Costs of Living
• Restaurants are inexpensive at $10 to $15 per person for a
full dinner in a good restaurant. Lunches are around $2 to $3
and up to $6 in fine restaurants.
• Labor is very cheap. Almost all middle-income families have
a maid, and many have a gardener who is often the maid’s
husband. Maids get $10 to $12 per day and gardeners $10 to
$15. Some servant families live in maid’s quarters or a small
house on the grounds for $250/month. Others prefer to come
daily or a few days per week.
• Medical insurance is inexpensive. Doctor visits and dental
visits are about $20 each, most often done by English-speaking
and American university-trained doctors. Many expatriates don’t
purchase medical insurance, preferring to pay as they go.
• Cars are expensive versus U.S. standards, but gas is just
$1.48 a gallon. Only new cars can be imported into Ecuador.
• Prescriptions are generally not required to get prescription
drugs at the pharmacy.
• Cell phones ($20), Internet ($35), cable ($25) and dish TV
are everywhere. American programs are very popular. CNN
and BBC are available.
• Property taxes on a large house are about $25/month.
• Propane gas—a large cylinder is $3.
• Electricity averages $30/month.
month or have bought modern two to three bedroom apartments
in the $50,000 to $75,000 range in one of the seven-story high
rise buildings in the American sector. Furnished apartments are a
good compromise while looking for a home to buy or lease.
Our investigations led us to Cuenca Real Estate ( www.cuenca-realestate.com) and Monica and Kathy, who showed us dozens of
homes for sale. Housing in Cuenca is considerably less expensive
compared to our standards. Of course, the farther out you go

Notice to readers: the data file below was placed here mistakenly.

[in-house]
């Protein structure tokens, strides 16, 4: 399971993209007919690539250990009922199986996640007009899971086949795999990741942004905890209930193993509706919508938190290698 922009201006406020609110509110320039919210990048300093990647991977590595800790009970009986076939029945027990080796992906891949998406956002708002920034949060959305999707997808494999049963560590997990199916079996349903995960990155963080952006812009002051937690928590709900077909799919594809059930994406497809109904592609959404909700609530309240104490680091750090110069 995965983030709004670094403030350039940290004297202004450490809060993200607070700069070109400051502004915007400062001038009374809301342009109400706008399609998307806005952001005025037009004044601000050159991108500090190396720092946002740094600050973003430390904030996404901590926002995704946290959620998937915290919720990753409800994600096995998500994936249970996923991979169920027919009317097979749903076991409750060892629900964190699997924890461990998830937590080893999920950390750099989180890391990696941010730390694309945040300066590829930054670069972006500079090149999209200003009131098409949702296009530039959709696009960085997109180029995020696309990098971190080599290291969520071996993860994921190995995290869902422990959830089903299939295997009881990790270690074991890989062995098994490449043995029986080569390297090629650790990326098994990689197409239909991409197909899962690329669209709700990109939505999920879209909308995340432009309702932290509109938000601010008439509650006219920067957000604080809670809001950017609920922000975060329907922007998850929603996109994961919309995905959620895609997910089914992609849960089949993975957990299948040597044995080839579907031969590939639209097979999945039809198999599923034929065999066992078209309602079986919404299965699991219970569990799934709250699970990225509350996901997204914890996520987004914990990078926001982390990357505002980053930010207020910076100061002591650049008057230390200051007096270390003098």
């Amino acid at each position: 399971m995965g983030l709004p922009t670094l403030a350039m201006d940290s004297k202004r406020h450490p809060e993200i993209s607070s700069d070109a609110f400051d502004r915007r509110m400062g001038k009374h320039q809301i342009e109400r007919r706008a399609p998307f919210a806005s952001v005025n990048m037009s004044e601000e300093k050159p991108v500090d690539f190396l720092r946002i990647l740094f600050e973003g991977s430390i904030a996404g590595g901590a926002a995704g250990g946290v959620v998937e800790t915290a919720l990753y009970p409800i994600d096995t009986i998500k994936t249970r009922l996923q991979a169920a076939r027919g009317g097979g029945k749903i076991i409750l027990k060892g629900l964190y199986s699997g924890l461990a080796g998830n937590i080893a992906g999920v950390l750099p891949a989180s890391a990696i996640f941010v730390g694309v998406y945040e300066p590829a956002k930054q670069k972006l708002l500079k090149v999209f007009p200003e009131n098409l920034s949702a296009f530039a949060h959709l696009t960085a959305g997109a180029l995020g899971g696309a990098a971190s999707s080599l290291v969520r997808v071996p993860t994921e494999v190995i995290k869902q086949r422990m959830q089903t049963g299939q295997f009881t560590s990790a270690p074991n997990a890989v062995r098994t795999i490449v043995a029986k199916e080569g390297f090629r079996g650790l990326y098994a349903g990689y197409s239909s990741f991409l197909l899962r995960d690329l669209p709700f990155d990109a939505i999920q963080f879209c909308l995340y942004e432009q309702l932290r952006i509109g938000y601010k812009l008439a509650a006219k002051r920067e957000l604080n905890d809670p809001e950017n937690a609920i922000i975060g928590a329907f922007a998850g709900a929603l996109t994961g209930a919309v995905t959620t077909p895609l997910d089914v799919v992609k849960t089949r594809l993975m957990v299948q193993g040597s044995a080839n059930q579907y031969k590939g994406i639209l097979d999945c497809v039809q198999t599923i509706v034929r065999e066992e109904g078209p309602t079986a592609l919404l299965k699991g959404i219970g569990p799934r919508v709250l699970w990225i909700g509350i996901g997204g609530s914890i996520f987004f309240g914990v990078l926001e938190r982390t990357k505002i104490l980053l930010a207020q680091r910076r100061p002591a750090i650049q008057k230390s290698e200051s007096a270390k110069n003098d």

from the heart of the city, the more you get for the dollar.
Unlike in the U.S., it is not easy to get facts and real estate
information, but persistence pays off. Business transactions are
very casual for things such as applying for residency, buying
property, or leasing an apartment. We would highly recommend
hiring a lawyer who speaks English for each of these transactions.
We found a good lawyer who has the patience of Job.
When buying a home, there is no such thing as an inspection,
as we are accustomed to in the U.S. People sell as is. Be very careful. It’s a good idea to hire an architect or structural engineer to
examine the house and give recommendations.
By the way, Ecuador uses the U.S. Dollar, so there are no
currency fluctuation problems, as is the case with the Euro and
Our New Home
On our last weekend, we found a home that was much grander
than we had been looking for. With five bedrooms and eight
baths, it rests high on a mountainside in the Challuabamba valley.
The house has a massive social area, an indoor 40-foot-long
swimming pool, a sauna, a steam room and an outdoor tennis
court. All of this came for an amazing $250,000. |